Blue Is The Warmest Colour


Leave it to the French to describe the indescribable, especially when it comes to love. L’amour toujours, l’amour fou, l’amour supreme, etc. etc. We’ve heard that love is a many-splendored thing, and director Abdellatif Kechiche takes it upon himself to show as many of these splendors as he possibly can in Blue Is The Warmest Colour. That’s no easy task, but the evidence suggests that Kechiche and his crew are committed to getting to the nub of love, if such a thing is even obtainable. From its three-hour running time to the intensity of its performances, this is the intimate drama repackaged as an epic, small in scale but big in themes and reach. Blue Is The Warmest Colour is a phenomenal and noble attempt to describe that indescribable, amour in all its folie. But does it succeed?”

The amant driven to folie in this romance is Adèle (Adèle Exarchopoulos), presented for all intents and purposes as a typical 17-year-old girl; insecure, pressured by her peers and keen to make her first inroads into what will ultimately become her love life. We watch as she and her pals ogle the boys in their class, before she and one of the guys, Thomas (Jérémie Laheurte), go out on a date. From the start, what Blue Is The Warmest Colour captures is the subjective nature of love and desire. It takes all shapes and sizes to make the world, yet we’re constantly driven towards the likes of Thomas, chiselled and exciting. Despite dating and eventually sleeping with him, this is not what Adèle wants. Early on, she exchanges a passing glance with Emma (Léa Seydoux), blue of hair and rebellious in spirit. It appears to be love at first sight for Adèle, who actively seeks Emma out soon after.

We’re drowning in films about the wonders of love, but Blue Is The Warmest Colour acknowledges love as both a wonderful thing and a necessary part of everyday life. Adapted from Julie Maroh’s graphic novel, and using handheld camerawork for most scenes, Kechiche casts the developing love affair between Adèle and Emma in the context of an identifiable reality. In a style invoking comparison to the Dardenne brothers, we see Adèle live a life of relative constancy and normality against which she begins to explore her own desires. She goes to school, does homework, eats with her family and hangs out with friends. In the midst of this comfortable repetition, Emma’s appearance in Adèle’s life shakes things up, for better or worse. Kechiche and co-writer Ghalia Lacroix channel Maroh’s text into a believable näiveté for Exarchopoulos to make her own. See Adèle’s uneasy first venture into a gay bar as she seeks out the woman who entranced her before in the town square. This is a world she’s never experienced, but the risk guarantees a blue-rinsed reward.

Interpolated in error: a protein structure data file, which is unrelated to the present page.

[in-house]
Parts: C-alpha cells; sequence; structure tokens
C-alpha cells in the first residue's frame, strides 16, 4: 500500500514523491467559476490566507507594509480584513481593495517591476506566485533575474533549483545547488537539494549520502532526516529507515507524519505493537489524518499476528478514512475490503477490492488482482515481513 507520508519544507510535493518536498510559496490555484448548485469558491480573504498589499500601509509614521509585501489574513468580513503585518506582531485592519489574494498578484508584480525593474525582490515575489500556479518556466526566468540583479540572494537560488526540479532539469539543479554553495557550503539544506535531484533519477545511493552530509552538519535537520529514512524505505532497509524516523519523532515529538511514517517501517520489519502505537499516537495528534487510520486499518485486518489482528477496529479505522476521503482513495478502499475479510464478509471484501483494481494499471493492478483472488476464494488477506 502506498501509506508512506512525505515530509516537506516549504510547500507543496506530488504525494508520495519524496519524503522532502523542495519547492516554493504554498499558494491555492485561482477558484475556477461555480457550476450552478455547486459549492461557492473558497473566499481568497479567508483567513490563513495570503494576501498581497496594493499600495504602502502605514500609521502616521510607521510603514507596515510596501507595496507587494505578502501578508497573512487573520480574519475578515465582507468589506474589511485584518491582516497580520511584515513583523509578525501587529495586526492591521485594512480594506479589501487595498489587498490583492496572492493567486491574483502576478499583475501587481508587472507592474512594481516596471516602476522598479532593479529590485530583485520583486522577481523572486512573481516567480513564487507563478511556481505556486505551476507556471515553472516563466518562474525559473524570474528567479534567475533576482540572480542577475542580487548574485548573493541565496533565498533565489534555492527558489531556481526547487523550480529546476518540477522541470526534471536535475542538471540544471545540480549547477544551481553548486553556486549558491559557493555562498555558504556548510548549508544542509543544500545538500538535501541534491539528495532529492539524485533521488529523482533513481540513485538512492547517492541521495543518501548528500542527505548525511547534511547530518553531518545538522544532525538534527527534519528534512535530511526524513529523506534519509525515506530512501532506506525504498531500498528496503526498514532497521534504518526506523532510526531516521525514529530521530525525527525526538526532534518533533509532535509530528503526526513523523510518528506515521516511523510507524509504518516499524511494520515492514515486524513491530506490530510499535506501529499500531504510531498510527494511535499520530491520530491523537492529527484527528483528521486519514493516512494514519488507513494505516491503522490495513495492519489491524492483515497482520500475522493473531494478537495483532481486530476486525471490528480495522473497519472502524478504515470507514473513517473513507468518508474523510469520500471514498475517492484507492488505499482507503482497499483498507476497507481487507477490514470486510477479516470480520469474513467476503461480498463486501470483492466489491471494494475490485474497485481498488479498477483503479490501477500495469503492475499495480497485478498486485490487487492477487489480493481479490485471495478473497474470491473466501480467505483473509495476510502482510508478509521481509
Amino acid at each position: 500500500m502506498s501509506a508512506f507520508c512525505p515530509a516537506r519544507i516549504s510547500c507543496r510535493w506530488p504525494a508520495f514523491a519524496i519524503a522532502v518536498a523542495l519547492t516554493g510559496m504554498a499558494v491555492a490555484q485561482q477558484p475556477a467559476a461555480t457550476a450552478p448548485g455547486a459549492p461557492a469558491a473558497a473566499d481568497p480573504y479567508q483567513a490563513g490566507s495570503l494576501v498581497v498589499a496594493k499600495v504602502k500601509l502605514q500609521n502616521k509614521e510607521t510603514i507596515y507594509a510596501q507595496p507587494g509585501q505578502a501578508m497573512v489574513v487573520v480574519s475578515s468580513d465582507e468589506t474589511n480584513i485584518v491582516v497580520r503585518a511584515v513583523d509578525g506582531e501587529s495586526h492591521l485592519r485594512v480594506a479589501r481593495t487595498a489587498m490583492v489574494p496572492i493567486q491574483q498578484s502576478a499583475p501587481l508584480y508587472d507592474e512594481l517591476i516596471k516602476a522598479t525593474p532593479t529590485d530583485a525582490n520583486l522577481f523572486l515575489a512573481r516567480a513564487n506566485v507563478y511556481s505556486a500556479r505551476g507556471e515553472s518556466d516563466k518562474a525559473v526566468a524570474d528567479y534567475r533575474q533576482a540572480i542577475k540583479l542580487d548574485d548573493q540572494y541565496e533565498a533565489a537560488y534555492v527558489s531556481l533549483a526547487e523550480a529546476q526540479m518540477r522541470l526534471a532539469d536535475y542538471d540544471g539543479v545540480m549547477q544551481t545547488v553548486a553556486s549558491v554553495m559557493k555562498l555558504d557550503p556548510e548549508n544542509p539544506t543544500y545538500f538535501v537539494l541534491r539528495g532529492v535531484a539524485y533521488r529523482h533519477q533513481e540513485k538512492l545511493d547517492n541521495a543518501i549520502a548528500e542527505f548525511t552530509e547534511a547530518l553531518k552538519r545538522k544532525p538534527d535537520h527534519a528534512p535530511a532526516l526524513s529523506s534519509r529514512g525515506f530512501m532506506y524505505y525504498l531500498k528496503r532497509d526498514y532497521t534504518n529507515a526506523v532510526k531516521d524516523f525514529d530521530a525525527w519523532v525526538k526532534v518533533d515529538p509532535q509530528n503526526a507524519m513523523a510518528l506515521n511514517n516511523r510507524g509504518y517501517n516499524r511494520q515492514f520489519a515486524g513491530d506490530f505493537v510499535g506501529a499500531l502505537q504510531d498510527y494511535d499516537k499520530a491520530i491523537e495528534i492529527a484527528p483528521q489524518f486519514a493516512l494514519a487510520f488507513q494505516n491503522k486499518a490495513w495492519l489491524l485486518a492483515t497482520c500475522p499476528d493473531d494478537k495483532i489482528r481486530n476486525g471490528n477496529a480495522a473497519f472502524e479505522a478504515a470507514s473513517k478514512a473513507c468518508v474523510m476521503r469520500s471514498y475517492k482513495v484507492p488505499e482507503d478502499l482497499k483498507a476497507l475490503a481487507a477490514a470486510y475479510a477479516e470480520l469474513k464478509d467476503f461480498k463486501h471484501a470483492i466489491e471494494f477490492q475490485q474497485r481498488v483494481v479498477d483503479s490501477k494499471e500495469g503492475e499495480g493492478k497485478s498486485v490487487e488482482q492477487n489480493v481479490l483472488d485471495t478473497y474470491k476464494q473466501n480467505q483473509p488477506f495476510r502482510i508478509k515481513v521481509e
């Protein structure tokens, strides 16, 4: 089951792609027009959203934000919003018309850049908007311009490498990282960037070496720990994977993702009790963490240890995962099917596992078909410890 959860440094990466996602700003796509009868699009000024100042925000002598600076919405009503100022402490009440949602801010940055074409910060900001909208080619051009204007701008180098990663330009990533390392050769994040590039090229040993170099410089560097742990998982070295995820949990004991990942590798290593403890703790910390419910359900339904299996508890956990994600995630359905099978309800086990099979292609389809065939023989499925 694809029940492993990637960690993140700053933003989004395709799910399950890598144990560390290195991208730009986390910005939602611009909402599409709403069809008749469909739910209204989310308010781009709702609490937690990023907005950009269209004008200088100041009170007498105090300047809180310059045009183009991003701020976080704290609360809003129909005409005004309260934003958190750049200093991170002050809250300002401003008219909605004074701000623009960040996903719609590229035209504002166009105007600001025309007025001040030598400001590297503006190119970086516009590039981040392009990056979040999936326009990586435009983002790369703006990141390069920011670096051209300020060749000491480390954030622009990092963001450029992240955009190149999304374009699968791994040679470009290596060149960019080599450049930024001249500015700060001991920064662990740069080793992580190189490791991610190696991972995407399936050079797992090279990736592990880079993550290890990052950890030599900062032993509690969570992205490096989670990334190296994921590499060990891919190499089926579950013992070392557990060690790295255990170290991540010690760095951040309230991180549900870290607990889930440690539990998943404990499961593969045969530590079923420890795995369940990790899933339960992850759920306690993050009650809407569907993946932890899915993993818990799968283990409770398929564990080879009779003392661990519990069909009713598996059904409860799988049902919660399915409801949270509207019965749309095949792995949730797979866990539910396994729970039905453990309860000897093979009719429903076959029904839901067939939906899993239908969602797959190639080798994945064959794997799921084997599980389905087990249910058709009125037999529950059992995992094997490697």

Our heroines meet face to face, and attraction is apparent right from the start. The flirtations and first conversations between them rope us in, guaranteeing our emotional investment. Early on, Adèle and Emma meet in a park dappled in sunshine, but Kechiche’s camera focuses on the actresses’ faces. Exarchopoulos’ rounded features compliment those of the older, earthy Seydoux. The opposites attract; the young schoolgirl and the seasoned rebel are drawn to each other and we are drawn to them in turn. Furtive glances and gentle pecks on the cheek are tenderly captured, with Exarchopoulos and Seydoux brilliantly committing to the emotional perils of their characters.

The tragedy of many filmic love stories is that they opt to stop at “…happily ever after.” Blue Is The Warmest Colour takes no such easy option. After the initial highs, time passes to expose weakness and temptations, leading to dispute and despair. Careers conflict, as Adèle trains to be a teacher and Emma continues her work as an artist. Professional commitments and the challenges of a relationship all bear down on our heroines. Amidst triumph and turmoil, the emotions of the characters never ring false. In awarding the film the Palme d’Or at the Cannes Film Festival earlier this year, Steven Spielberg and his jury justly acknowledged the emotional intensity of Exarchopoulos and Seydoux’s work. They elevate Blue Is The Warmest Colour above any queer cinema pigeonholes. This is love, and that should translate to just about anyone.

The arrival of Blue Is The Warmest Colour comes with controversy. Even if it hadn’t won the Palme d’Or, Blue Is The Warmest Colour would still have achieved notoriety for its scenes of lesbian sex. Whilst they are undeniably full-on and erotic, they also sees Kechiche all but abandon the handheld realism he had skillfully used to that point. Film fans will continue to argue whether the sex on display captures the intensity of their passion or just throws a heteronormative eye on a homosexual relationship. There has also been a furore over labour disputes and a frosty working atmosphere on set, with both lead actresses declaring they would not work with Kechiche again. If this is the case, the disputes don’t show in the finished product. It may last three hours, but Blue Is The Warmest Colour rarely feels stretched. It’s a grounded and identifiable love story, pure and simple, powered by two emotionally devastating performances. Blue symbolizes liberty in the French tricolour; Blue Is The Warmest Colour frees itself from unnecessary categorizing by being emotionally honest. Anyone who’s ever found and/or lost love will readily identify.

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